blood and f****** spirituality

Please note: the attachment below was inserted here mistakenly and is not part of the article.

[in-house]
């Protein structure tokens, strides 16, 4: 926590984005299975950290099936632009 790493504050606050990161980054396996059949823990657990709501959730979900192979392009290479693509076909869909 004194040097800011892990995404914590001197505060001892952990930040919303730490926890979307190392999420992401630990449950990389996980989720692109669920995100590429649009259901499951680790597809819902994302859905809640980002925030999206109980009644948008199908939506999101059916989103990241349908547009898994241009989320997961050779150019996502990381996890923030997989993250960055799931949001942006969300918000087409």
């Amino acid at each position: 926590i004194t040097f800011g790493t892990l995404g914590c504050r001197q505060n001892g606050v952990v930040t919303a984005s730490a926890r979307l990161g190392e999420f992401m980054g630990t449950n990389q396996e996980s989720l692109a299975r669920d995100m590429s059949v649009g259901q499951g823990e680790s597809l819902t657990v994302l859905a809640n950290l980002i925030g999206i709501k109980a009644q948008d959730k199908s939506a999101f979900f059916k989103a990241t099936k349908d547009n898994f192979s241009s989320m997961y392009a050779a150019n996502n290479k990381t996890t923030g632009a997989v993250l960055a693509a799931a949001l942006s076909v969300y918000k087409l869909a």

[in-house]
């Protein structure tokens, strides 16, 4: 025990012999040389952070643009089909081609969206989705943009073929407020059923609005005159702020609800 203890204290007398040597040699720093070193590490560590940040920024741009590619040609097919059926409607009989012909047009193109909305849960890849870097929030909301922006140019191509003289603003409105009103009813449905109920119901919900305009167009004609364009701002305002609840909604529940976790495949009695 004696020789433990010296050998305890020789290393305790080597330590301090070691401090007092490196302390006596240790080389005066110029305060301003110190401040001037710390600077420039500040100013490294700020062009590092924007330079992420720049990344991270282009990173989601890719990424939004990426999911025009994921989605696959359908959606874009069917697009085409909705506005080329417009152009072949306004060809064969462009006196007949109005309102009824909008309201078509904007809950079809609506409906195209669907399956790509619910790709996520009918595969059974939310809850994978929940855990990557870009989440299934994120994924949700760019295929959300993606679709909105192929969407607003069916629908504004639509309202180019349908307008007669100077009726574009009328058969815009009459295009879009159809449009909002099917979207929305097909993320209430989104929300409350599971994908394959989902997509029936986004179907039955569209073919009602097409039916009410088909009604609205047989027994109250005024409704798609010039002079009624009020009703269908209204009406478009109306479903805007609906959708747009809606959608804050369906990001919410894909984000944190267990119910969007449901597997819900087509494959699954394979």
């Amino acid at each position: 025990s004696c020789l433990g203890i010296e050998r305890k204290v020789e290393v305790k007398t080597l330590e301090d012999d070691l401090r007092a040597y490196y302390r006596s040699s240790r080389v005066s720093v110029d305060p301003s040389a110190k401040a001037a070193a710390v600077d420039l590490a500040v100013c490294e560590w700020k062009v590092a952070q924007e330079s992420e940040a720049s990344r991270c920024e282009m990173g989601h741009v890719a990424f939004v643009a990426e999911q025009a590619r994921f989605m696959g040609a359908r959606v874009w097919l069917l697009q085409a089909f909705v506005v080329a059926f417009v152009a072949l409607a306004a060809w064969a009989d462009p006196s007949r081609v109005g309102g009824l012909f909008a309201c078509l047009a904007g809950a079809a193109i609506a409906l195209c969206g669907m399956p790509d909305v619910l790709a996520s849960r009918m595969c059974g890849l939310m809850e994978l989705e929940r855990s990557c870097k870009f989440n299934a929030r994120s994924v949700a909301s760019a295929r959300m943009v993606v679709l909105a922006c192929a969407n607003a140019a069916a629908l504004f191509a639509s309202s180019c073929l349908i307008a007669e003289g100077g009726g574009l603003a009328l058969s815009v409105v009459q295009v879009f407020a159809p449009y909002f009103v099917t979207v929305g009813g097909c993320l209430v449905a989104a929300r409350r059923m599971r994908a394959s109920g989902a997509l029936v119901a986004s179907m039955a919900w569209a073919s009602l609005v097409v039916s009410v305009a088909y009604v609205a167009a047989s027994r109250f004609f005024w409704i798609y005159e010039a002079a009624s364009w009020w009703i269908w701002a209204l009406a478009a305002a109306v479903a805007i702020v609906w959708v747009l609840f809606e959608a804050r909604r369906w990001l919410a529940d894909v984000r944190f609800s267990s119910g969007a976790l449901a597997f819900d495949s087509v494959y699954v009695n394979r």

I think one of the problems many people have with this movie is that it defined and set into motion an extremely irritating trend in contemporary film. The god-awful clones of Tarantino pouring out of indie and mainstream studios alike should not, however, detract from the brilliance and subtlety of this movie. It works simply because those moments of brilliance (I have to admit I know the whole “Jules redemption-speech” by heart) that its imitators lack come in the midst of the camp and gore they all do so well. Tarantino alone uses an adolescent obsession with shallowness and morbidity to high satirical effect–like all great films (or even novels), this movie sets itself into a two-dimensional genre (absurd, pop-culture, comic-book situations) and then undermines its own genre by exposing the heart and soul underneath. There are too many points in the movie in which this happens to mention, but a few come to mind: the blown kiss from Vincent to Mia at the end of the first (or maybe second) story; the death of Vincent; the obvious emotional dedication of Butch to his wife at the end of his own story; Vincent’s unwillingness to believe in his own supernatural salvation without realizing he’s doomed; and, of course, the climactic speech. With the exception of Jules’s final words, many of these moments seem at first to be horrifying or funny–but this is only because they fit so well into the flow of the script. A second glance shows them to be moments so poignant that the only reason they work is because they are so unique to the characters and their situations. The changes in each (or the lack of change) come, in a sense, as they individually choose to either drive for them or fall behind. Most die-hard fans of the movie, I’m sure, have heard the story of the briefcase and the band-aids on the back of Wallace’s neck (the entire movie being a quest to bring back his stolen soul), and although Tarantino has denied it, he can’t deny that the movie is full of such heroic themes: escape by trial, the reclamation of past, love as both physical salvation and personal security, a will to believe in something beyond one’s own selfish world. I won’t say that if you don’t like this movie that you’re mistaken or ignorant, but I think that Tarantino puts his audience into settings much like his characters are in: cheap, full of profanity and nastiness, fleeting. The best of them break through; I think he asks that anyone watching do the same.

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